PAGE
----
In today’s world of hyper-connectivity, the utility/consumer relationship has already begun to shift. As a new breed of consumer have come to value personalization in almost every aspect of their life–from the accessories for their always present smart phones to their online personas–energy providers have begun to take notice.
In an effort to better understand what consumers want from their energy providers, the Smart Grid Consumer Collaborative sat down with a variety of consumers from across the country to measure their awareness about new energy technologies and asked them what they want from their energy provider. Here is what we learned, more fully described in our Consumer Voices research.
Many consumers expressed to us that the “one size fits all” mentality is no longer applicable when it comes to electrical consumption. Consumers expressed a desire to see options in terms of rate plans, billing, and smart energy devices that mesh with their individual lifestyles. As one service territory may encompass hundreds of thousands or even millions of customers, it’s essential that energy providers aren’t putting all of their customers into the same bucket. To quote one consumer we spoke with:
“I would like to have options as far as if there was someone else that came in and said, “Hey, these are our plan options,” compared to, “We’re going to change the rate today and that’s just what it is.”
Clean Source of Electricity
A majority of consumers are connecting the dots and understand that traditional source of electrical generation can have a negative impact on the environment. While an increasing number of consumers have expressed an interest in installing rooftop solar panels, many cite the cost of entry or lack of knowledge as the primary barriers to entry. In turn, these consumers are now looking to their energy providers to become stewards of the environment, and want them to begin to incorporate renewable energy into their generation portfolios.
“I personally think that it’s their responsibility. I’ve got kids, and hopefully grandchildren at some point in time. I would like to make sure that they have clean air to breathe”
Savings & Affordability
The one common theme among almost every consumer with whom we spoke was the desire to save money, and reduce their monthly bills. In this case, we’ll let the consumers speak for themselves.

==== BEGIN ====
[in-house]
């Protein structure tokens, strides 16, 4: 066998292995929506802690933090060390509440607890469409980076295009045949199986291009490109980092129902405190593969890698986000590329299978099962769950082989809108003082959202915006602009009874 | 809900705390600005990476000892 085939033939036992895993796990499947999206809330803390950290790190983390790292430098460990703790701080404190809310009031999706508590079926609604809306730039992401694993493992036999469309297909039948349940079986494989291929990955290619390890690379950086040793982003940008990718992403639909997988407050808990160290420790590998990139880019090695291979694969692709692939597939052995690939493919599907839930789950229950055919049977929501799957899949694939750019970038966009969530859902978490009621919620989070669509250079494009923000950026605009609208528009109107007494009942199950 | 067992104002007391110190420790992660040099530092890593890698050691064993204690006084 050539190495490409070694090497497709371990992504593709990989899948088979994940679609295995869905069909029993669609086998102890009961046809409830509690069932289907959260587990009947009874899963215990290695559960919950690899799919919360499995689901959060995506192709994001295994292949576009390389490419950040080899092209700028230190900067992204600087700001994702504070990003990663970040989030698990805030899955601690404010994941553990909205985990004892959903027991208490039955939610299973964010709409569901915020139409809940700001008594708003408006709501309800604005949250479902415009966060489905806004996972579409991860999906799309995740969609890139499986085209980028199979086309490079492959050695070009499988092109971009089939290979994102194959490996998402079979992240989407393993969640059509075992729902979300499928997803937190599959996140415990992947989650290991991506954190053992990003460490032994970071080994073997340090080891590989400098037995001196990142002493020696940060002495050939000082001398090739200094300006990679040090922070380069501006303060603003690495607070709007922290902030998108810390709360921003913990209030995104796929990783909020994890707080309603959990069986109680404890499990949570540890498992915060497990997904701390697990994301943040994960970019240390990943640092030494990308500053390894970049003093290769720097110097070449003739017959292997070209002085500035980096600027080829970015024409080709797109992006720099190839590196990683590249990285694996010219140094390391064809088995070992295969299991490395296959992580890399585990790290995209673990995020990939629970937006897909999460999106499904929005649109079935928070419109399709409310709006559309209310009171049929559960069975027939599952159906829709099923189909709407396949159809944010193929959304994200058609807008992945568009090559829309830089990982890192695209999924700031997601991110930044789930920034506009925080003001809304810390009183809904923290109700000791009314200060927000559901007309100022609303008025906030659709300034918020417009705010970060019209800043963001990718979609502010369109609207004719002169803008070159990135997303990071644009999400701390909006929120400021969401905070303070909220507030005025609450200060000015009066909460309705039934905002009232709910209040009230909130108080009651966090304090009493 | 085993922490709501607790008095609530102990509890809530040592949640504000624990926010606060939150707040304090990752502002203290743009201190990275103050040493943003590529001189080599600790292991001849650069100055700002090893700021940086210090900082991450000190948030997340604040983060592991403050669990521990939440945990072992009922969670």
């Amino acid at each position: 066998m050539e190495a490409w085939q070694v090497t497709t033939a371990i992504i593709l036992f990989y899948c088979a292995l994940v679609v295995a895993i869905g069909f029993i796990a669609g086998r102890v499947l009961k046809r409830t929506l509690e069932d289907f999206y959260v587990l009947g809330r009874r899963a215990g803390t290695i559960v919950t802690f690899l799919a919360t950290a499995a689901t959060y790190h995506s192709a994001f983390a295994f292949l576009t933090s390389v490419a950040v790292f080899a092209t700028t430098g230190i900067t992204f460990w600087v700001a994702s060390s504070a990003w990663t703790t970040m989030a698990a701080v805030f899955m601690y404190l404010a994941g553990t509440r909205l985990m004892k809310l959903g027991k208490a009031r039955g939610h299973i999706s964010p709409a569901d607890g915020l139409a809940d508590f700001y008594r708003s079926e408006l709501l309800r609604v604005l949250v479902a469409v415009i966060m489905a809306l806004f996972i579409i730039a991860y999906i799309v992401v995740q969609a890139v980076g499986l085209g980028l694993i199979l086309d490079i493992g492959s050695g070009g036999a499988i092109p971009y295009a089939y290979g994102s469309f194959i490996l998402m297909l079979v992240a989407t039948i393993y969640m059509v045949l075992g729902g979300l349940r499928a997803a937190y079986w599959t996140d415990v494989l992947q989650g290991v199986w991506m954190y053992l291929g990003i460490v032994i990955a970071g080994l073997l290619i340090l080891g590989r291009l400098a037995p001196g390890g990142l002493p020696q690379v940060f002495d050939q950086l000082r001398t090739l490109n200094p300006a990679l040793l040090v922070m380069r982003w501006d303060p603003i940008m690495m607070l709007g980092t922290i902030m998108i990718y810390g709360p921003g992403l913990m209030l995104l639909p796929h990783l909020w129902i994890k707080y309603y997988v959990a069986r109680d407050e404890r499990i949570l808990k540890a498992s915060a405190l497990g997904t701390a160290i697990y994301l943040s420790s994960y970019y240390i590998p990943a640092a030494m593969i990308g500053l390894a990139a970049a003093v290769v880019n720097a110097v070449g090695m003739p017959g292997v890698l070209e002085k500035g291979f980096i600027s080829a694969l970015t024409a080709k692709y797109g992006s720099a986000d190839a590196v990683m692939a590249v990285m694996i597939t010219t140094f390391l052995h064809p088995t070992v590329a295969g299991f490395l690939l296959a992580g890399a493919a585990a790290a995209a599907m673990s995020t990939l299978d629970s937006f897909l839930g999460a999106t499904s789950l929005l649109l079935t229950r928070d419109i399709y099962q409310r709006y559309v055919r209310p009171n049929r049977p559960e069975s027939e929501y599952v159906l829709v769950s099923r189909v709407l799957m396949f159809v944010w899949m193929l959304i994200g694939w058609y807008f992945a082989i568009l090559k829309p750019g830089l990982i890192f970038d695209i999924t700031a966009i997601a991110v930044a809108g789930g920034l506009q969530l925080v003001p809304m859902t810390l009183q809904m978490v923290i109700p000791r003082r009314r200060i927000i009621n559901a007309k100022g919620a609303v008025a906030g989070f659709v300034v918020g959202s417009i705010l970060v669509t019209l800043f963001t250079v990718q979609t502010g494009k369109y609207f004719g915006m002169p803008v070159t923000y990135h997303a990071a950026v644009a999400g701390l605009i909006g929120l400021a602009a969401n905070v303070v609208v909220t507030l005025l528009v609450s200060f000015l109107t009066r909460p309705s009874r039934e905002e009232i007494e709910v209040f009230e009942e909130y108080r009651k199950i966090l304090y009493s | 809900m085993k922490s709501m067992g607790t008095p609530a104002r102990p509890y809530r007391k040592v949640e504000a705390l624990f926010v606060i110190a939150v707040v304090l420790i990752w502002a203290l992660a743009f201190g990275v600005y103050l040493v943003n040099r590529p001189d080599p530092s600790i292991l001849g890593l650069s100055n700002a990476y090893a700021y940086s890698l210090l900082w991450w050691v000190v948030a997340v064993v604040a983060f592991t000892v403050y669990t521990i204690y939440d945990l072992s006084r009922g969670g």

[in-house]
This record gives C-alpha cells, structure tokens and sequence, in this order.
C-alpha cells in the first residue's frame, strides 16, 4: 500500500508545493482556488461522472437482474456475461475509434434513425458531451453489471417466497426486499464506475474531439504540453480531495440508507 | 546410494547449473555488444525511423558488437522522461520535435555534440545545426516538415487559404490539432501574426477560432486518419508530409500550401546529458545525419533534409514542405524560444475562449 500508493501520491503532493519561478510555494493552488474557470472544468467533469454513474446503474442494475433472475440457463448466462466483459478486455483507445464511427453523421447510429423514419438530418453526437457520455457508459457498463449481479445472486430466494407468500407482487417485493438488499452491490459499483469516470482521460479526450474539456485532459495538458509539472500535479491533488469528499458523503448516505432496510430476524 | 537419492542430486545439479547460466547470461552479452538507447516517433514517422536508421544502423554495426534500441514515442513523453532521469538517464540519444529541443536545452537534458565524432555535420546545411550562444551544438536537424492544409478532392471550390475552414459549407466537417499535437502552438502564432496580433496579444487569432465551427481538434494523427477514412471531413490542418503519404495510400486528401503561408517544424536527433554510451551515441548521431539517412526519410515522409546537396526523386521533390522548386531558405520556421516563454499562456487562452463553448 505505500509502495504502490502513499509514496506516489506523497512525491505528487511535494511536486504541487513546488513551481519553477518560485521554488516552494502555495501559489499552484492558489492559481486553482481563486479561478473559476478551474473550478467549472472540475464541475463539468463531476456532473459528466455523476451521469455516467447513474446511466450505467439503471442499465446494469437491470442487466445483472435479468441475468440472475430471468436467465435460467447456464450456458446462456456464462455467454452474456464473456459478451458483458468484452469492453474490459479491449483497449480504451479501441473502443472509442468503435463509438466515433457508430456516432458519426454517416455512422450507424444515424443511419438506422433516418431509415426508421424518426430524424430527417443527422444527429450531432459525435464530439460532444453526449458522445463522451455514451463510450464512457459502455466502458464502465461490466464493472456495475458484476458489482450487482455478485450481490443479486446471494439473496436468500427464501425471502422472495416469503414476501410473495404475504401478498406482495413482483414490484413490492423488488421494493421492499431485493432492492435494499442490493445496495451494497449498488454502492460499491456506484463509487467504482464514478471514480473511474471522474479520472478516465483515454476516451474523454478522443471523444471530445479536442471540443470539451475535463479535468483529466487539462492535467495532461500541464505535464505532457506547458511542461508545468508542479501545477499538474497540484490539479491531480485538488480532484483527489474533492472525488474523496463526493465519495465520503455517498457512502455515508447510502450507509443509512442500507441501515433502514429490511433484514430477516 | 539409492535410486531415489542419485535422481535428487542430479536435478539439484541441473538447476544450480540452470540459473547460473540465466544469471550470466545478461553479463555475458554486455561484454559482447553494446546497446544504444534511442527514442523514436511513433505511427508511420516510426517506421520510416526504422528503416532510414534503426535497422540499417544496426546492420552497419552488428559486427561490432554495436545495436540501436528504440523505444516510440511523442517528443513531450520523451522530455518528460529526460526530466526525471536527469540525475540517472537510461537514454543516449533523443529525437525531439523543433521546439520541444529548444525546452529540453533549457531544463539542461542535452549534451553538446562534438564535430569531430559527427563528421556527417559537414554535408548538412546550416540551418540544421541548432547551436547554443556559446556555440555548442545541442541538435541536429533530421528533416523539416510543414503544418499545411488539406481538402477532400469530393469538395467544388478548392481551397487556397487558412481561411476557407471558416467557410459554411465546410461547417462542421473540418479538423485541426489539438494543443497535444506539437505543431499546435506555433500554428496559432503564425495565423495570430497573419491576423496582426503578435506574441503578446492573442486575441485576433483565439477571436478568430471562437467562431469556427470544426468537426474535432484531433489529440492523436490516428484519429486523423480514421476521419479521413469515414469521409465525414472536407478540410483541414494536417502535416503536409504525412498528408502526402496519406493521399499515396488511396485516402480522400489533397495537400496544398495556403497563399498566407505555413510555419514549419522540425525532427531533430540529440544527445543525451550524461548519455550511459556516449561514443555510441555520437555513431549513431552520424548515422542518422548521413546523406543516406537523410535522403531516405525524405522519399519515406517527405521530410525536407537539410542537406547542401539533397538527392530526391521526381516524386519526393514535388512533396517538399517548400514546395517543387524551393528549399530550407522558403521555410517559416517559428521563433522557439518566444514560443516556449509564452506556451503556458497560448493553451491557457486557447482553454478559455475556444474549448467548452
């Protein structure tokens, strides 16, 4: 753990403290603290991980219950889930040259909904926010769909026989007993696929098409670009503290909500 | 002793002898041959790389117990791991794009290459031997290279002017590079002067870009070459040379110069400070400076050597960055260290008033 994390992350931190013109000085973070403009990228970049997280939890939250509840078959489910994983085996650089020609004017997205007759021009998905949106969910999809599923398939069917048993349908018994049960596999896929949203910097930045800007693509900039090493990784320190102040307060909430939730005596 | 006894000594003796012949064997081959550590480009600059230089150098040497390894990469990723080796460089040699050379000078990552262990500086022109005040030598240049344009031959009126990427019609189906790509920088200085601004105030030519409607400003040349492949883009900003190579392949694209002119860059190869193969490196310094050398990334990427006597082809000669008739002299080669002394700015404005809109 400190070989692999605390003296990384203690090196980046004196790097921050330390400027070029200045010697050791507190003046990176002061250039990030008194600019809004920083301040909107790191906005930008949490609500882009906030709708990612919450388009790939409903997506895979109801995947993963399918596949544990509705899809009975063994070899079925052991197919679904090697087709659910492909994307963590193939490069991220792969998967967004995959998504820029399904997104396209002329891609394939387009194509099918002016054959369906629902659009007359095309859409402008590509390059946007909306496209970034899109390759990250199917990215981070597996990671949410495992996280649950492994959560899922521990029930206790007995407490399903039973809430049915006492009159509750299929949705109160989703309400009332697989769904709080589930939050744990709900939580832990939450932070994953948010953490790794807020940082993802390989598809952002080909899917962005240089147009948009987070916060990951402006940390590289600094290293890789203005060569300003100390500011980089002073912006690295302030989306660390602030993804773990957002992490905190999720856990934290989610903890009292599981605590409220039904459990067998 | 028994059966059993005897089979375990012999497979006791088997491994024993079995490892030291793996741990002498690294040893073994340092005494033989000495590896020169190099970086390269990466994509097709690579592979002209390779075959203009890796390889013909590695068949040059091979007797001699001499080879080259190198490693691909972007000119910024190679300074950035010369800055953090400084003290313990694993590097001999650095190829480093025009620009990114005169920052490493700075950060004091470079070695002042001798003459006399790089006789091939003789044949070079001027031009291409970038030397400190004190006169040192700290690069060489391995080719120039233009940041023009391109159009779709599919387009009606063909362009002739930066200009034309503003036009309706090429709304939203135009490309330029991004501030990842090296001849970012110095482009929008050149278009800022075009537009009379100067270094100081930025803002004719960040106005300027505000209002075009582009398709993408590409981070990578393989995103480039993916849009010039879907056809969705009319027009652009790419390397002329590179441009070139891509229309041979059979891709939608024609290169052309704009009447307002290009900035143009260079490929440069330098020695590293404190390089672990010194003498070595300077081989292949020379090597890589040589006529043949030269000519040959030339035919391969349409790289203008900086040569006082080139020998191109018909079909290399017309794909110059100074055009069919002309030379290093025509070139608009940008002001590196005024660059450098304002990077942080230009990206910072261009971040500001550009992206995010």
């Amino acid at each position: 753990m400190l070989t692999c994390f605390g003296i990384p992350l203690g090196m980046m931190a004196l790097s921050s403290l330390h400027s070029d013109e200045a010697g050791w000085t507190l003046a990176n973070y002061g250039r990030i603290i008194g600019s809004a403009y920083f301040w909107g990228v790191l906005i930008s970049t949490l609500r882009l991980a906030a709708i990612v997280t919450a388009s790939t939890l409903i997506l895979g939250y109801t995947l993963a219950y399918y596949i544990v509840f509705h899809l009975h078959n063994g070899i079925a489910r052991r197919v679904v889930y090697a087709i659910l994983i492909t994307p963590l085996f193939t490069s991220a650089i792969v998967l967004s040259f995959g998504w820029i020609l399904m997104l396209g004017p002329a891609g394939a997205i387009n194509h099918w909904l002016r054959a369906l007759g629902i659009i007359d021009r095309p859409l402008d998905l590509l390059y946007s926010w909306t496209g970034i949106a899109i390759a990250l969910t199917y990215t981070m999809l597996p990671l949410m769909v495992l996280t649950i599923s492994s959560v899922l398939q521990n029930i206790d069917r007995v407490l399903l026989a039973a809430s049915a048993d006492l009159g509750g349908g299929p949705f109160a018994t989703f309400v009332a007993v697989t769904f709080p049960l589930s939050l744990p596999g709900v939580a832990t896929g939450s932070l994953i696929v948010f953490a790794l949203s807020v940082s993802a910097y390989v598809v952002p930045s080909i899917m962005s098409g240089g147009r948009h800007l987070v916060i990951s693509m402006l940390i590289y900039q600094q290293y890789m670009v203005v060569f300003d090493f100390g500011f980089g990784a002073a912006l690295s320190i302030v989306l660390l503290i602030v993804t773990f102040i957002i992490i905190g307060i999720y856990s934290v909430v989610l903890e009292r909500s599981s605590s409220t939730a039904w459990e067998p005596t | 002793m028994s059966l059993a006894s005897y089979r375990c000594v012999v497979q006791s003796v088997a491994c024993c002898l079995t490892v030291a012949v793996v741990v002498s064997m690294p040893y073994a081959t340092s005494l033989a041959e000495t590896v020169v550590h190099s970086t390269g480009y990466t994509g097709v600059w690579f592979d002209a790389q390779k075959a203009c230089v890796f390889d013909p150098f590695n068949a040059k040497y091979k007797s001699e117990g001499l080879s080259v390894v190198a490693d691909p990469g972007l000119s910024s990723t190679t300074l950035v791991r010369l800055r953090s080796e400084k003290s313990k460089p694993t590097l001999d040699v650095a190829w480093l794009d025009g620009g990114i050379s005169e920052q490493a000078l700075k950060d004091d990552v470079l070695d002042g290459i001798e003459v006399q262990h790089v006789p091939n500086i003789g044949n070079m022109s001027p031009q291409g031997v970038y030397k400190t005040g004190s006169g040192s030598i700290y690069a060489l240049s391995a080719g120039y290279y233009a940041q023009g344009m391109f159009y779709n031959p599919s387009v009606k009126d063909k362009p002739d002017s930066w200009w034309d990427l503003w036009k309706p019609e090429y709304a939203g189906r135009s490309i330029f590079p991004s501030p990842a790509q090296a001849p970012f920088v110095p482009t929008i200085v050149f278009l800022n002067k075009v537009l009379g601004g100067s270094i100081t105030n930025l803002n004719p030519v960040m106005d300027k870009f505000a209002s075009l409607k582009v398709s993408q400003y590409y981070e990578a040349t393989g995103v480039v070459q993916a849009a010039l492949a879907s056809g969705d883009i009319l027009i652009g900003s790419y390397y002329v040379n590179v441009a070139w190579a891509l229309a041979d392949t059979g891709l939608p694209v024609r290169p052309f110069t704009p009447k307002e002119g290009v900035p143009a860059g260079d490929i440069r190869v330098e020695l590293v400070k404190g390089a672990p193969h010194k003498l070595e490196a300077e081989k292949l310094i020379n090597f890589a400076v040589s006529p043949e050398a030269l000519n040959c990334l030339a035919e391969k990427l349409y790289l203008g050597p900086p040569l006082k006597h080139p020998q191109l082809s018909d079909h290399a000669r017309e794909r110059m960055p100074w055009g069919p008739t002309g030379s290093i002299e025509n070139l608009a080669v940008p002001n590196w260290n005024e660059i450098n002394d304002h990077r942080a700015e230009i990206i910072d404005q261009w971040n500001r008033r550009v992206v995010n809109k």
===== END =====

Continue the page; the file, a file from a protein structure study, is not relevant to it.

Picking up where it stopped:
“I'm all about savings… I've always been like that.”
“What I care about is the bottom line, what I have to write a check for. I don’t look at how many kilowatt-hours I used or turn it over to see the month a year ago.”
“Basically I think most people are motivated by saving money.”
Reliability & Communication
As consumers’ interest in in-home displays, daily usage notifications, and smart appliances continues to grow, on the aggregate, consumers still uphold reliability and the ability to communicate with their utility as highly important. Many energy providers are already implementing communications systems–taking advantage of e-mail, text messages, and social media–to alert consumers when there’s an outage, as well as frequent updates to keep them informed of a projected restoration time.
“When there’s a power outage, that’s when I really start to think about my energy provider.”
Convenience & Simplified Technology
Many consumers are interested in easy to use new technologies to help them manage their energy usage. Online portals, smart thermostats, and mobile applications all represent new ways for consumers to engage with their energy providers. Simultaneously, there exists the consumer who acknowledges these new technologies but favor convenience over engagement. Energy providers must assure that there is a viable option to meet both of these needs.
“You just go online and you can program your thermostat at home. If I want to do it from my office, just go online, log in to my account, and you’ll get the numbers, and then just program it from there. It’s very easy. I wonder if people know how easy it is.”
From an alternative perspective:
“I’m all for anything that’s going to improve the environment, improve efficiency, and lower costs for me, anything that meets those requirements, I’m all for it. Outside of that, I’ve got no time for it.”
While many energy providers are already developing and adapting their service offerings to meet the needs of their specific communities, it is important to remember that consumers lie at the heart of every grid. To learn more about what consumers want from their energy providers, I encourage you to download a copy of SGCC’s 2015 Consumer Voices Report.
The Smart Grid Consumer Collaborative is a nonprofit organization that works to learn the wants and needs of energy consumers in the United States, encourage the collaborative sharing of best practices in consumer engagement among industry stakeholders, and educate the public about the benefits of the smart grid.